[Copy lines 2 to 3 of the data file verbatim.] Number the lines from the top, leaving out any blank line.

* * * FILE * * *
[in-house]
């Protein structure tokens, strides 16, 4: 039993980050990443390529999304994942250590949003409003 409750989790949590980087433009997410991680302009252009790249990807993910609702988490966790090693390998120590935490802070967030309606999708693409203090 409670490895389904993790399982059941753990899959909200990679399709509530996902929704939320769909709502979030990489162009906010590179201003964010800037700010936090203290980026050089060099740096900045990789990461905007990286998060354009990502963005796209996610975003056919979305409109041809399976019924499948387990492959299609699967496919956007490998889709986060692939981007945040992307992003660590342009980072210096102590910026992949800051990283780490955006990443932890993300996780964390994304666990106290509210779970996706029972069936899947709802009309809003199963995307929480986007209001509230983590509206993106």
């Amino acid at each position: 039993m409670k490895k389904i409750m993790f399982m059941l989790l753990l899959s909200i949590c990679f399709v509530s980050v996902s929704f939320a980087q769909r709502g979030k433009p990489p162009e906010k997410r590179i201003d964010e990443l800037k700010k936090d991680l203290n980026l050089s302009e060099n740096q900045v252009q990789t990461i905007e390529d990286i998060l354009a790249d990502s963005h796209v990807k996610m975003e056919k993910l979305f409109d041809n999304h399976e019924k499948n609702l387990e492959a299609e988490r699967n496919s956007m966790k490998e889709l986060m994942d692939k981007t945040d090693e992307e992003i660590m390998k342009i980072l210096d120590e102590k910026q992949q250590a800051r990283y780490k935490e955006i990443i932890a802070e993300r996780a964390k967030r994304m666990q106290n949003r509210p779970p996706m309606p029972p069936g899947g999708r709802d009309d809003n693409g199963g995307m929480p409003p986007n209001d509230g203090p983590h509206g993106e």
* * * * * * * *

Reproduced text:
């Protein structure tokens, strides 16, 4: 039993980050990443390529999304994942250590949003409003 409750989790949590980087433009997410991680302009252009790249990807993910609702988490966790090693390998120590935490802070967030309606999708693409203090 409670490895389904993790399982059941753990899959909200990679399709509530996902929704939320769909709502979030990489162009906010590179201003964010800037700010936090203290980026050089060099740096900045990789990461905007990286998060354009990502963005796209996610975003056919979305409109041809399976019924499948387990492959299609699967496919956007490998889709986060692939981007945040992307992003660590342009980072210096102590910026992949800051990283780490955006990443932890993300996780964390994304666990106290509210779970996706029972069936899947709802009309809003199963995307929480986007209001509230983590509206993106």
């Amino acid at each position: 039993m409670k490895k389904i409750m993790f399982m059941l989790l753990l899959s909200i949590c990679f399709v509530s980050v996902s929704f939320a980087q769909r709502g979030k433009p990489p162009e906010k997410r590179i201003d964010e990443l800037k700010k936090d991680l203290n980026l050089s302009e060099n740096q900045v252009q990789t990461i905007e390529d990286i998060l354009a790249d990502s963005h796209v990807k996610m975003e056919k993910l979305f409109d041809n999304h399976e019924k499948n609702l387990e492959a299609e988490r699967n496919s956007m966790k490998e889709l986060m994942d692939k981007t945040d090693e992307e992003i660590m390998k342009i980072l210096d120590e102590k910026q992949q250590a800051r990283y780490k935490e955006i990443i932890a802070e993300r996780a964390k967030r994304m666990q106290n949003r509210p779970p996706m309606p029972p069936g899947g999708r709802d009309d809003n693409g199963g995307m929480p409003p986007n209001d509230g203090p983590h509206g993106e």